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You may have heard that with increased concern of cyber security, the US Naval Academy has resumed offering instruction in Celestial Navigation, something that it hasn’t done in 20 years. This is a subject that has long been of interest to me. I was given a sextant by our friend Pete, then Captain of the schooner Coral. We also found a very nice one on board Frost. The problem is, I’ve never had any real instruction in how to use them.

This nice sextant came with our new boat.

During a break in one of this week’s squalls, on a rare moment when the sun presented itself, I broke out both sextants and played around with getting a sun sight. Of course, that’s only the first step in using the sextant to determine position. Later today I’m hoping to get together with Gavin, one of our cruising buddies, who has kindly offered to show me the basics. I think it’ll be a while before I’m up to the level of the guys in the book that I mentioned yesterday, My Old Man and the Sea, who used only a sextant to pilot their boat all the way around Cape Horn. Impressive!

The only reason I was even able to begin to get the sun sight the other day is because of
the mini lesson I received from our cruising friend Eric back in 2013.


  1. As we prepare for our departure, I too thought knowing celestial navigation would be advantageous, especially since I’ve been a lifelong astronomy buff. My reasoning was that celestial nav could be important in case of an electrical failure that left our onboard electronics (GPS, computers, etc) non-functional. I dropped out of the class halfway through when I learned how laborious the calculations were for anything beyond a simple noon sun sight. There were so many calculations necessary, and so many ways to screw them up, that I realized you’d have to practice it every day to have any hope of being able to do a sight reduction in an emergency. It’s not something you can just learn and then go back to in six months or a year. The best way to do the sight reductions is with a computer, but that sort of defeats the purpose of learning to navigate without electronics. So I used the money I would have spent on a sextant to buy an additional hand held (battery powered) GPS instead. It’s in the ditch bag.

    Robert & Rhonda
    S/V Eagle Too
    Pensacola, FL

  2. Blast from the past! Just learn the noon site, that’s good enough for emergencies. You can always stand off until it gets light to enter an unknown harbor (which we do anyway)

    Don’t be intimidated by the calculations.

    Eric from Sarana has a good description here:


  3. I think celestial navigation is great fun, even if it does make me cuss a bit!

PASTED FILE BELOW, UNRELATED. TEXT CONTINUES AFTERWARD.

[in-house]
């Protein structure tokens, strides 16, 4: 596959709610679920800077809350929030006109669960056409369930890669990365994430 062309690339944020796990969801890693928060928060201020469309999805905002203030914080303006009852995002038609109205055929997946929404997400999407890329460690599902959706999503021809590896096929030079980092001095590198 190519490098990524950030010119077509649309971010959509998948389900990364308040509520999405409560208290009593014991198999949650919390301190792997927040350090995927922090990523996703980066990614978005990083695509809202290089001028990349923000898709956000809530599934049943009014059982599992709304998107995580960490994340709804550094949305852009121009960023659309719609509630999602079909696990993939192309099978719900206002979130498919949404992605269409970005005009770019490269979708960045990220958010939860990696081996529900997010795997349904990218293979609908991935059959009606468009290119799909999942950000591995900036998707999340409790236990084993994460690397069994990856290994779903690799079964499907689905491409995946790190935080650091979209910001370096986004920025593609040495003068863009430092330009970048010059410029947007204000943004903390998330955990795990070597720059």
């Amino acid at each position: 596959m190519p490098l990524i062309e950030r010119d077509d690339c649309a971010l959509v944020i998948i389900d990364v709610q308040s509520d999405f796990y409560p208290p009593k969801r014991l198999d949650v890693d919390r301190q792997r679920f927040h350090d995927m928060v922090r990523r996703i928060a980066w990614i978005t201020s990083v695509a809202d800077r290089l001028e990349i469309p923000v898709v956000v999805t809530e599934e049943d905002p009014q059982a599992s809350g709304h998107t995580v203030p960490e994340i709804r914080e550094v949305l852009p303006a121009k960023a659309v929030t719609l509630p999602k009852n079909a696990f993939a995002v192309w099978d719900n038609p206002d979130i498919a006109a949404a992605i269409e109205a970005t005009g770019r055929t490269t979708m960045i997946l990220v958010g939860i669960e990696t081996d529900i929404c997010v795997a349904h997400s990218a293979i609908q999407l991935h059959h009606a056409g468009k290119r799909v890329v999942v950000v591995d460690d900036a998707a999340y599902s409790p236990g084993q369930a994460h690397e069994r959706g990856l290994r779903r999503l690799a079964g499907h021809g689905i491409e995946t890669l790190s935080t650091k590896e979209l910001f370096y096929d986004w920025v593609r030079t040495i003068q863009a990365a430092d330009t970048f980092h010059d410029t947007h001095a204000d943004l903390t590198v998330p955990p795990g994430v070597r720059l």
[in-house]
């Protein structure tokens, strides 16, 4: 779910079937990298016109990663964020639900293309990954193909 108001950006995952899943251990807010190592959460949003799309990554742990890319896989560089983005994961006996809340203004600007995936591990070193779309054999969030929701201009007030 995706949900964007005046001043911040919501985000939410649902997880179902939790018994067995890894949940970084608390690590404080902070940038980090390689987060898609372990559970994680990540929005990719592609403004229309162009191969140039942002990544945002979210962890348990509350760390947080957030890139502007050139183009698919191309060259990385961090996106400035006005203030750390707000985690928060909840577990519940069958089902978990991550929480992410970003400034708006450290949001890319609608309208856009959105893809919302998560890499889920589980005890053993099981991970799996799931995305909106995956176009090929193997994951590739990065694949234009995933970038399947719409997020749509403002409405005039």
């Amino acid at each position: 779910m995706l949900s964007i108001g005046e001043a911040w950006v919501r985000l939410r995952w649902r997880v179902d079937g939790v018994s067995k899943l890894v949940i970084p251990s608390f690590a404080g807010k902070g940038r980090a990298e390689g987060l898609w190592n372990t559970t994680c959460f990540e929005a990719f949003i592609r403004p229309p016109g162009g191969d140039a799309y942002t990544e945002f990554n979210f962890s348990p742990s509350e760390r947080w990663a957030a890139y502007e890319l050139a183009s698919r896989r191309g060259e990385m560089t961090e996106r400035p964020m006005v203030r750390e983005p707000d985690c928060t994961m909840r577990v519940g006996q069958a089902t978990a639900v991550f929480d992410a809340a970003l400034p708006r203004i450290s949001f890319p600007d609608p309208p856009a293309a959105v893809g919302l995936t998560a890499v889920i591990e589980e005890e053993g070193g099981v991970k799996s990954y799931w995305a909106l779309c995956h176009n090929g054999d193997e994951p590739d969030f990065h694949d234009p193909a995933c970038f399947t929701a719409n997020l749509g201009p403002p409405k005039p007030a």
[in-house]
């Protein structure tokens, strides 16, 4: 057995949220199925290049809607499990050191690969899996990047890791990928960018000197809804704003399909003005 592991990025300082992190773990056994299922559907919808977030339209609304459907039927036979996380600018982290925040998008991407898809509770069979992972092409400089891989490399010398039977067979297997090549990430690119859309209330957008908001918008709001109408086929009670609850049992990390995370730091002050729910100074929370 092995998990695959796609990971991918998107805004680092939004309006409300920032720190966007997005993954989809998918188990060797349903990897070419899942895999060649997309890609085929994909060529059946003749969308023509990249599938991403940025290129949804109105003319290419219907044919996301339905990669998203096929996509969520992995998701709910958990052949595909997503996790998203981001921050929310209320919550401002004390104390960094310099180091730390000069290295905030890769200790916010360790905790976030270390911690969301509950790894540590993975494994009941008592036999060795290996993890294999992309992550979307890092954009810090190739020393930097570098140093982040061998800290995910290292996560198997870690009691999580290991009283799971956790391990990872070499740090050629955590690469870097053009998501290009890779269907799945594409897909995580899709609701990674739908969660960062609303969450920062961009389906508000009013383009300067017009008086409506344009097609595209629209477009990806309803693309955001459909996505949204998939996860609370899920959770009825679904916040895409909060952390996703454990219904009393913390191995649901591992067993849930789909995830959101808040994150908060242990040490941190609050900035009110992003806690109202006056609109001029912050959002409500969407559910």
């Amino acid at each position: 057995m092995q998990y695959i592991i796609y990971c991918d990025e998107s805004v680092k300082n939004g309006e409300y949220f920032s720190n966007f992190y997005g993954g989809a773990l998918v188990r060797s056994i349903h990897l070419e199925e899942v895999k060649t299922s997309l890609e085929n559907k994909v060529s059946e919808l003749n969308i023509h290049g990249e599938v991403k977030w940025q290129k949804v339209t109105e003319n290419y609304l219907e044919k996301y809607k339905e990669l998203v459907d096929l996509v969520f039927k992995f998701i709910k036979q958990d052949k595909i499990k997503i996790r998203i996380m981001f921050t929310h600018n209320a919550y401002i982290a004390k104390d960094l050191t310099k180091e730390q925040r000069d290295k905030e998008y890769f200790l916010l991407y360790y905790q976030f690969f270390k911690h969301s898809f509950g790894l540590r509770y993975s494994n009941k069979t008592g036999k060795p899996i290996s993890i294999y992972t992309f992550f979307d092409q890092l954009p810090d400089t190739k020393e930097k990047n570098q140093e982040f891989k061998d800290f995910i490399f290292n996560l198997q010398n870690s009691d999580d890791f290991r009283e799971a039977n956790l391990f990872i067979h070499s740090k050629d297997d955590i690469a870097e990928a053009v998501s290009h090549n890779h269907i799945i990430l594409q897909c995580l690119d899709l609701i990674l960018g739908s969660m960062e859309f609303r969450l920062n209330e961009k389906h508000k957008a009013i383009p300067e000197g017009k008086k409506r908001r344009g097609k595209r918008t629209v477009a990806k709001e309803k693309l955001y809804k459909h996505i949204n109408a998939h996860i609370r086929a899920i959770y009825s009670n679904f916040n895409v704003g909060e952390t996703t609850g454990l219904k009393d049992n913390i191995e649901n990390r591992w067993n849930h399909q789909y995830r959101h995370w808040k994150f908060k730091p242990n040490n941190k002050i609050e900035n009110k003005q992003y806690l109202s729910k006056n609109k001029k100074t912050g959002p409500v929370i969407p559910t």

4. I’ve always wanted a traverse board, even though I have no earthly used for one. During a school field trip, back when my daughter was young, a guide at James Town explained their use. Cool in their simplicity. I’ll have to make one someday and use it on a trip, just for fun.

  5. Quote from SV Totem’s website:

    Celestial – it is very, very ironic but we use an app to turn a sextant sights into a lat/long position. Yes. I know. But hey- it means still getting in practice with the sextant, right?

    • 🙂

      Yes, there are numerous (relatively expensive) iPhone apps that can do the hard math for you. That kind of defeats the purpose though. I think I’ll force myself to do it all long hand first before allowing myself to “cheat.” 🙂

  6. I taught myself celestial nav a few years ago, just for the fun of it. And it is kinda sorta fun. And relatively easy to do all the calculations from the comfort of my land-based desk!

    But here are some realities: Even with lots and lots and lots of practice, it still takes a the good part of an HOUR to do a fix from start to end using about three celestial sites. And that was with an electronics device (in my case, a hand-held programmable calculator) to do the Sight Reduction number crunching. If I had to look up the Sight Reduction numbers in the HO books, it would take even longer. Either way, there are an infinite number of opportunities to make a mistake.

    And on a boat, at sea, down at the nav station while pitching and rocking & rolling over the waves, probably fighting exhaustion and seasickness? Yikes!! It sure gives me great admiration for our pre-GPS sailing ancestors, tho.

    When quick and accurate nav at sea is needed, I’ll take my chances with the GPS satellite system going down.

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